FIG. 6 illustrates a speckle reduction circuit 605 of a light source 600, wherein the light source 600 and the speckle reduction circuit 605 may be fabricated on a substrate 205. The speckle reduction circuit 605 may be located at an output end of the light source 600, prior to an output light exiting the light source 600, for example. The speckle reduction circuit 605 includes a waveguide 610 that may be split into a plurality of separate waveguides, such as waveguide 611 and waveguide 612. The waveguides may then be passed through a set of electrodes. When an electric potential is applied across the electrodes, an electric field may be generated that may modify the material's refractive index. This may alter a delay in the light, creating a phase shift. Each electrode may impart a random phase shift (truly random, pseudo-random, periodic with different periods, and so forth) on light carried within the waveguide passing through the electrode. For example, electrode 616 may impart a first random phase shift on the light carried in the waveguide 612. Similarly, electrode 615 may impart a second random phase shift. Preferably, a random phase shift imparted by an electrode should have no relationship with the random phase shifts imparted by other electrodes. The electrodes, when created on the substrate 205, may be examples of integrated light processing elements.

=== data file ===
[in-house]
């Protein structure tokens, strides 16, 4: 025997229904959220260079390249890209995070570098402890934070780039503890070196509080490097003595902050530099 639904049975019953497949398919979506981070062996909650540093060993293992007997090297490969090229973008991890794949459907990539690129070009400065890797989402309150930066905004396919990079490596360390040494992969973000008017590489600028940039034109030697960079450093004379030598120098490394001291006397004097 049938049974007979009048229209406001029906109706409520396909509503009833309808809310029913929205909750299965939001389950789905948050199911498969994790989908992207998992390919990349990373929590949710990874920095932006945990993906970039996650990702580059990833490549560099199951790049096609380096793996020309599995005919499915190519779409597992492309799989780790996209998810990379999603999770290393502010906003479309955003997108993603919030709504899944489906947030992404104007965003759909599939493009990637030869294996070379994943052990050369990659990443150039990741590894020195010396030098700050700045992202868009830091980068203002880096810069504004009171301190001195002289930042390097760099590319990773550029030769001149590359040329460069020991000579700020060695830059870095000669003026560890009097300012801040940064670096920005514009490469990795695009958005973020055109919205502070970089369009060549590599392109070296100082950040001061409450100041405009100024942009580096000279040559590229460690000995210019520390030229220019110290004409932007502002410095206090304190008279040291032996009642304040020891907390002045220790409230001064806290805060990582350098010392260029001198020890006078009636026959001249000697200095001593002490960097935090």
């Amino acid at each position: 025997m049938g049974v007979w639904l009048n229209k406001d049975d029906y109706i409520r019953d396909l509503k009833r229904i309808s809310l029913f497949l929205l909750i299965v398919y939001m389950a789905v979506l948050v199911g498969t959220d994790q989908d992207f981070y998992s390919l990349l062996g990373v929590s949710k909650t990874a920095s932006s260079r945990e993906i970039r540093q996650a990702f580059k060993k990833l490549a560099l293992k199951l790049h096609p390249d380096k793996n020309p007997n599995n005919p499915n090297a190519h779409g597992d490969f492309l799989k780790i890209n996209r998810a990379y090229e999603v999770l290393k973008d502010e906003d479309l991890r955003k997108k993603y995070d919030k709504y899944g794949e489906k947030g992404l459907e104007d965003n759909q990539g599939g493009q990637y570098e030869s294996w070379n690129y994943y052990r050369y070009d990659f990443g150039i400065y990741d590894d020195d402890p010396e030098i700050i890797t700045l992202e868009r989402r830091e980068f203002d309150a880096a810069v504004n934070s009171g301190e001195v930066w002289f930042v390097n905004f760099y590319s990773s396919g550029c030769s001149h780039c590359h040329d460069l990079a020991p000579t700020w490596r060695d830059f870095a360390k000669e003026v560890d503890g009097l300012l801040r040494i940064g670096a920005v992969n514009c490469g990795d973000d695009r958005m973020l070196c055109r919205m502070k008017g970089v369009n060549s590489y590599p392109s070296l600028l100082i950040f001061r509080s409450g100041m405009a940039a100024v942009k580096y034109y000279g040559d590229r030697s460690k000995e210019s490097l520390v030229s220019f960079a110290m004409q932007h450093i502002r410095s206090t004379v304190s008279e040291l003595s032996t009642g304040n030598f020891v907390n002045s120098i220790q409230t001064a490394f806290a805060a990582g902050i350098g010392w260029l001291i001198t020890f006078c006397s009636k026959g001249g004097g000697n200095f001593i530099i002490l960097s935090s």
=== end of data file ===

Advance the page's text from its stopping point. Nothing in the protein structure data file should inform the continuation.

Waveguides leading from the electrodes, such as waveguides 620 and 621, may then provide the light to a lens 625, such as a GRIN lens. Output from the lens 625 may be a set of multiple beams of light, such as beam 630 and beam 631, with the light beams having different phase angles and a random phase relationship.